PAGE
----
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BlackBerry 10 revives RIM's chances at federal agency

The U.S. Immigration and Customs Enforcement agency had said it would dump BlackBerry in favor of the iPhone. Now it'll run a pilot program for new BB10 devices.

Research In Motion's test unit for BlackBerry 10.
Research In Motion's test unit for BlackBerry 10.

Research In Motion's upcoming BlackBerry 10 is being eyed by one government agency that had already planned to switch to iPhones.

The U.S. Immigration and Customs Enforcement (ICE) agency will take a look at BB10 starting in January. The agency plans to launch a pilot program to test BlackBerry 10 devices and the BlackBerry Enterprise Service 10 to see if the new operating system can meet its needs for security and mobility. ICE will be among the first government agencies to give BB10 a spin, according to Research In Motion.

"ICE has been a valued BlackBerry customer for years, and our commitment to government agencies has influenced the development of the BlackBerry 10 platform," Scott Totzke, RIM's senior vice president for BlackBerry Security, said in a statement. "We look forward to sharing more features of the BlackBerry 10 platform at our global launch event on January 30."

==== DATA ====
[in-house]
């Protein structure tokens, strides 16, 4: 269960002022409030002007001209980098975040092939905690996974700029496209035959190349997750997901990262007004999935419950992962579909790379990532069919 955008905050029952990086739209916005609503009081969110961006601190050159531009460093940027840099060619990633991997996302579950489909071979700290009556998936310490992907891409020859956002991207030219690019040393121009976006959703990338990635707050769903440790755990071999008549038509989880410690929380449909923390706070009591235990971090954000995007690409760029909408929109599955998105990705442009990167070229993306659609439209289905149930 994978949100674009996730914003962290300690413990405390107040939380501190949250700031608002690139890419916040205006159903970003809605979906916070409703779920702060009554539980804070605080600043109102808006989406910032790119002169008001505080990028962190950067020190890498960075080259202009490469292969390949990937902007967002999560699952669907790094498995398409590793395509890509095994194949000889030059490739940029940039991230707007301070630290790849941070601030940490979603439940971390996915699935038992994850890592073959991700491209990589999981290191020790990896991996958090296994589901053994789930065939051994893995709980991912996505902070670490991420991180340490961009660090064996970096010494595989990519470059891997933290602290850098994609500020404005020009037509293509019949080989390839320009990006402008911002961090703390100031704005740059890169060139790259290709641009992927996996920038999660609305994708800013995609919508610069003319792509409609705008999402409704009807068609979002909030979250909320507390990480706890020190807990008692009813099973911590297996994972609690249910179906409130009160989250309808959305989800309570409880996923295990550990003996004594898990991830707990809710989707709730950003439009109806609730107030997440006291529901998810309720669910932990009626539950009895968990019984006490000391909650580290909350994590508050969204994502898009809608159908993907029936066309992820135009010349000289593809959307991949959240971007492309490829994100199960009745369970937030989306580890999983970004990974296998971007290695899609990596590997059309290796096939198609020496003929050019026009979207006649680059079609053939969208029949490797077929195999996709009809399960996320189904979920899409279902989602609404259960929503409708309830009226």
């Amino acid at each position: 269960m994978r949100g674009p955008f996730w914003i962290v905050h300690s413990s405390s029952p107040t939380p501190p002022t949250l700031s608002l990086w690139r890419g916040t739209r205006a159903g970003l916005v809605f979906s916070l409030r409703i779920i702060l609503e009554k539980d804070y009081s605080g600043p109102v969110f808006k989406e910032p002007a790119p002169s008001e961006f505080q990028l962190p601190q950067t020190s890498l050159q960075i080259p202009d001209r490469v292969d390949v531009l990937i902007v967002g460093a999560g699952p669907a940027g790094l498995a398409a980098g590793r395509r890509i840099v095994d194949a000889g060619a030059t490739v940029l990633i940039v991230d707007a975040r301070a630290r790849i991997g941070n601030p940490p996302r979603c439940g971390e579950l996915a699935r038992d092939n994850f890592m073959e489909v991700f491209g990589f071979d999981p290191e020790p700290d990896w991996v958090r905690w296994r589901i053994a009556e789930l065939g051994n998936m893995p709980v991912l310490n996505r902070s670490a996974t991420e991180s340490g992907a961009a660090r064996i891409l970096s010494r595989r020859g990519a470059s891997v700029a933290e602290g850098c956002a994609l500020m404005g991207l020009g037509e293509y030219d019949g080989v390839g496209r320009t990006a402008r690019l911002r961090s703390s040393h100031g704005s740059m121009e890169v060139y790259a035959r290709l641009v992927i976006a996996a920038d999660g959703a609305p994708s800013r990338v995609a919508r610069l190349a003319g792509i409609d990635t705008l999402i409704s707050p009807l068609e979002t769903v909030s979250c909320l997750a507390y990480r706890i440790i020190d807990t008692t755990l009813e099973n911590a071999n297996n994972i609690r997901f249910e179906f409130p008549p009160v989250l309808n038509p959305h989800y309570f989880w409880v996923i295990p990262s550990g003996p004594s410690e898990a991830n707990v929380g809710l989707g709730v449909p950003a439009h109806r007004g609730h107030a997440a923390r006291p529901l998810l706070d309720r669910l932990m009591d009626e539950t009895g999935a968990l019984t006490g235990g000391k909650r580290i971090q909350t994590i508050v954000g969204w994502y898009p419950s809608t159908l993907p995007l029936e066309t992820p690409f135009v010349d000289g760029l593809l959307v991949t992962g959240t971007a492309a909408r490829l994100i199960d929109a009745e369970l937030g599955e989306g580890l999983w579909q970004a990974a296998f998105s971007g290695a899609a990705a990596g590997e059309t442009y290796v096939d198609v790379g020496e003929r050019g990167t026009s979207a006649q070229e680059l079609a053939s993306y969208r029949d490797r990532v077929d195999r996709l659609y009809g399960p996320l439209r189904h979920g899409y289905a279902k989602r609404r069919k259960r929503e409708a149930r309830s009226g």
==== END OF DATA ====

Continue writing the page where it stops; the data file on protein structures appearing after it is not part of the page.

BlackBerry 10 recently picked up FIPS 140-2 certification, which guarantees that customer data is secure and encrypted. The certification is considered critical for government agencies that handle sensitive information.

ICE press secretary Barbara Gonzales told CNET that the agency has had a good, long relationship with RIM and that it plans to continue that relationship. ICE is looking to develop mobile applications for law enforcement and will review BB10 to see how it may be able to provide a platform in the future.

This is the same ICE that revealed in October it was planning to dump its BlackBerry devices in favor of the iPhone. Announcing that it intended to buy iPhones for more than 17,600 of its employees, the agency praised Apple's hardware and OS as a better fit for its technology needs.

Does the BB10 pilot program mean that RIM is back in the running?

"We're not backing away from iOS, nor RIM," Gonzales said. "Given the nature of the rapidly evolving marketplace for computing and the rising expectations of our users for that technology, we see the need to maintain a set of services that support ICE's mission. We feel the pilot is a prudent technology practice."

BlackBerry was once the standard for many corporations and government agencies, which favored RIM's OS for its high level of security and encryption. But more of its former customers have been switching to newer iPhones and Android devices. RIM is counting on its upcoming BB10 to help turn that tide.

Updated 7:25 a.m. PT with comment from ICE.